An Anomaly . . .

As is our wont, with the current Earth changes, we take pictures of the Sun. Our sun capture of 7:39 a.m., August 23, 2012 over Brooklyn, NY, shows a very stark anomaly. (No, we did not make use of any filtering aid.)

Here are the pictures and judge for yourself.

What could this anomaly be?

Meanwhile, here is the sky capture on the Canada-France-Hawaii Telescope of August 24, 2012.

San Pascual: A Revisit

With the current calamitous floods in the Philippines, a revisit to the drawing by San Pascual Baylon on August 29, 2010 is in order.

There are three salient elements in the drawing.

  • A pair of white hands.
  • A beast pulling something.
  • A ship or ark, with arching smoke.

San Pascual Baylon did the drawing in August 2010, when we were seeking answers to the saint’s icon’s disappearance in the same year.

We subscribe to the view that man is a spiritual being having a human experience. So that, much to the protestation of the so-called “learned”, we are on the lookout for omens and signs. Because, pray tell, how is it that the more we study, the more we realize that we are ignorant, that we just cannot fathom things? Put another way, how is it that the more we know, the more we don’t know?

Does the pair of hands signify prayer? Is the beast equivalent to Nibiru or a rogue planet? What does the ark with arching smoke signify?

A Guinarona Story (5)

. . .And They Called Her Iday. . .

She was 14 when our Poppa married her–well, sort of, because Poppa, 18, eloped with her on a horse. A baby still, for all intents and purposes, just like the African girls you read about, who are too frail to carry an offspring, thereby suffering fistulas. In Momma’s case she had two stillborns, our eldest, Presentacion and the second, Eligio.

Momma was an only child, was the darling of the neighborhood, if only for her singing and dancing talents. And they called her Iday (Baby Girl) for that. In today’s parlance, she was spoiled and had that temperament. Spoiled in the sense that she knew nothing about cooking, her mother doing all the work. We guess it was instinct that made her cook good–at least for us. Like, our tummies were always full of puto, which she steamed religiously for our merienda. Her pinulahan and pancit miki were to die for.

Many a time would Poppa hit her, because of jealousy, and we would fill the house with our screams and wails for them to stop the fighting. Poppa mellowed with time and the fact that hypertension afflicted him throughout his life. Still and all, Momma harbored resentment towards Poppa for the past beatings she suffered.

Holding grudges was not beyond her, obviously–but oh, how diligent she was at catering to our needs. In appreciation, we boned up in school, consistently garnering honors. Even under a lampara, we would study deep into the night–and the special food she cooked was always awaiting us. Oh, how we loved getting sick because a super special food Momma would concoct was always there plus the Royal Tru Orange.

Momma was so-so as far as religion goes. She was not as devout as say, Generosa Alejandro-Yu, her bosom friend, whose priest-son Momma was a godmother to. But she did host the feast day for the Lady of the Rosary in 1953, when we were yet a baby–nonetheless we remember the glorious scent of the Azucena flowers adorning the Virgin’s carroza, and Grandpa’s ministering to us in a hammock, the better for us not to pester Momma and her fiesta guests.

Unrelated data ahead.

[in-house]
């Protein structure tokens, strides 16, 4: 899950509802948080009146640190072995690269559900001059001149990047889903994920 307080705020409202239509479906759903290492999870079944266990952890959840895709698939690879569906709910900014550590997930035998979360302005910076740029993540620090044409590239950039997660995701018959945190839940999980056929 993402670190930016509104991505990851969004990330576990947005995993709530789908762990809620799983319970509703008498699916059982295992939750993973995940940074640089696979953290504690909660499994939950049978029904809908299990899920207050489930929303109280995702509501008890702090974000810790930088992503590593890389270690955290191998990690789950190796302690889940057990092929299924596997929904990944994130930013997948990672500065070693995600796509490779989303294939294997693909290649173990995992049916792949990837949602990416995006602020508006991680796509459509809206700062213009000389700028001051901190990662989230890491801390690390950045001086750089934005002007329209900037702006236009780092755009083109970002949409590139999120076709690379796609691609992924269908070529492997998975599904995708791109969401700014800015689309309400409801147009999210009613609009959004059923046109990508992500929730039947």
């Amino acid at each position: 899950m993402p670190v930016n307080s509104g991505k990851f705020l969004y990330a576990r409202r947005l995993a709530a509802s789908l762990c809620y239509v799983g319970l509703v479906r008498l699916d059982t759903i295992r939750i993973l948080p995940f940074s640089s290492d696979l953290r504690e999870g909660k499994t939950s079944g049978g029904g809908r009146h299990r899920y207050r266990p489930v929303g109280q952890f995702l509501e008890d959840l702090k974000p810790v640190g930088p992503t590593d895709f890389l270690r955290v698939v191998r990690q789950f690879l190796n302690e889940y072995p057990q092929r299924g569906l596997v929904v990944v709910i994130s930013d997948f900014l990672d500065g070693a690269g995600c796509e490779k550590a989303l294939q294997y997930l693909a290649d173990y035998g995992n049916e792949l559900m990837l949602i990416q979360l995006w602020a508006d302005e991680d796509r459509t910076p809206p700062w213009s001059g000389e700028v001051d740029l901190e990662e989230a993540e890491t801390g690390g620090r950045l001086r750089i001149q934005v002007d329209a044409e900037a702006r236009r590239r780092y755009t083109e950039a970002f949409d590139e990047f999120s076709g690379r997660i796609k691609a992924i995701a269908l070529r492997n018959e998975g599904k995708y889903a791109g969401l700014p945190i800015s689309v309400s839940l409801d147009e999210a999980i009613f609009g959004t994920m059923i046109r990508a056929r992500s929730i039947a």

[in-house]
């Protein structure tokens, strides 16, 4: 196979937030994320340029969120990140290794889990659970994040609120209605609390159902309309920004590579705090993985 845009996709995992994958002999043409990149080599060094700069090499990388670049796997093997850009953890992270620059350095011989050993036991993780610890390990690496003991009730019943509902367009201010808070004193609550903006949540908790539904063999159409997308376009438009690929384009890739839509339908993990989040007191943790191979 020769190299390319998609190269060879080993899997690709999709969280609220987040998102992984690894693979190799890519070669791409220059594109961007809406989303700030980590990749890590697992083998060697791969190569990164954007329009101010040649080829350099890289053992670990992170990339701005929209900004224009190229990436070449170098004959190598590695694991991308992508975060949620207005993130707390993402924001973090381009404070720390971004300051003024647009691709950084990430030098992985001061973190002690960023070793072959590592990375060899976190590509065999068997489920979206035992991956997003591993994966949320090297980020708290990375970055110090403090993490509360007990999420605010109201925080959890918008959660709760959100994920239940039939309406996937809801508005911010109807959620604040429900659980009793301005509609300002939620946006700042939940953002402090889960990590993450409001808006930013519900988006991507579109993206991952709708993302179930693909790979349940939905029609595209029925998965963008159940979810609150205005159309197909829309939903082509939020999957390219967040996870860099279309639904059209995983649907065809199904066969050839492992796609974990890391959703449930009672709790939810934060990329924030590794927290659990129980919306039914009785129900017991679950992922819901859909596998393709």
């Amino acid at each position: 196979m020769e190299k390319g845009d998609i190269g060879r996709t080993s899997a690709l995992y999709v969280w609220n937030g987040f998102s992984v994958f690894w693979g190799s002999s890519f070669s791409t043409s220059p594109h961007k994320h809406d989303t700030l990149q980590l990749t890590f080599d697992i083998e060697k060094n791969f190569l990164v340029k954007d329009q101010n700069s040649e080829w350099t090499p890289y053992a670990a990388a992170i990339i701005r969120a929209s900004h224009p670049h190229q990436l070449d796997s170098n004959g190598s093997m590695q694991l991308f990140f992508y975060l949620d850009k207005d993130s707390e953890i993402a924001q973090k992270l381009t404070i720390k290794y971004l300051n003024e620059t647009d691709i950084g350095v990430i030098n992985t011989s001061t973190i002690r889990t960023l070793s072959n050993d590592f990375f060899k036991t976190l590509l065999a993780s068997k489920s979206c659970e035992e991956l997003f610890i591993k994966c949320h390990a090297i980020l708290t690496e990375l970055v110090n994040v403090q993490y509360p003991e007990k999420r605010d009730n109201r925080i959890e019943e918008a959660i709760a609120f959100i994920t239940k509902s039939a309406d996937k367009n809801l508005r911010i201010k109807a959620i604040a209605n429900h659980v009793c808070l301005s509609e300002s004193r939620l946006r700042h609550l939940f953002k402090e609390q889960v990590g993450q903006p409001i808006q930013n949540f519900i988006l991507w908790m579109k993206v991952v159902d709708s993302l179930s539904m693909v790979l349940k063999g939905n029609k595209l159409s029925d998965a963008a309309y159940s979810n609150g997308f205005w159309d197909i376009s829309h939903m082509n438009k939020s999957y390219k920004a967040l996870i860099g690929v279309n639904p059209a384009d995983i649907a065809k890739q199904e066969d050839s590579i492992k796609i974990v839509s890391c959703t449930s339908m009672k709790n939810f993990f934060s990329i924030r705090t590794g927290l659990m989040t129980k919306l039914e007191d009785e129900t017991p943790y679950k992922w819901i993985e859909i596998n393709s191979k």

Having had 9 children was no picnic for Momma. She suffered from beri-beri in her younger years; hypertension and arthritis in her twilight years.

It was meant to be that Momma would not recover from a massive stroke and heart attack on August 27, 1997. Seven days later, on September 3, 1997, she sailed to the other side of the veil.

Hopefully, Benita Balatar-Maray took with her our undying love. She was 79.

Travel: On Corn and Mushrooms

The best education you can have is through travel. The sights and sounds of a place, its culture, its food–they have a deep impact on your ethos, on your view of things. Then when you return to your home base, you are very eager to share and implement the salient things that you have learned. Except when you get bogged down by laziness or contaminated by the mindset of your peers. Therefore, utmost focus and diligence are a must.

For too many good ideas are left to rot because of indifference.

In the 21st Century setting, one can have a virtual travel using the World Wide Web, but it lacks the hands-on feel of being physically present. Although we rate it second best.

A backyard mushroom growing operation in Zimbabwe.


When we were in Zimbabwe, we ate what the locals did. We especially liked their zadsa or corn meal–very filling and it goes well with beef stew, which they cooked in lots of fresh tomatoes, water and sunflower oil.

In Guinarona and all over the Philippines, however, our staple is rice, the energy from which doesn’t last as long as corn does. Now, now, shifting to corn once in a while wouldn’t hurt, would it? We would prefer, however, a 90 percent to 100 percent shift to corn, for nutrition considerations. Not to mention agile and smart generation of Guinaronanhons.

Another thing, in Zimbabwe, when it rains intermittently or continuously for three days, especially with thunderstorms, expect myriads of wild mushrooms to sprout all over. A brisk business for the locals–and you would have a field day choosing the best and cheapest stuff along the roadways. Darn delicious them Zimbabwe wild mushrooms.

In Guinarona, we do have wild mushrooms, but not as abundant as in Harare, Zimbabwe. In which case we could implement a growing scheme, which we could build up into a major industry. Consider that we have ample growing substrate such as rice straw and banana leaves.

But let us not forget the corn meal!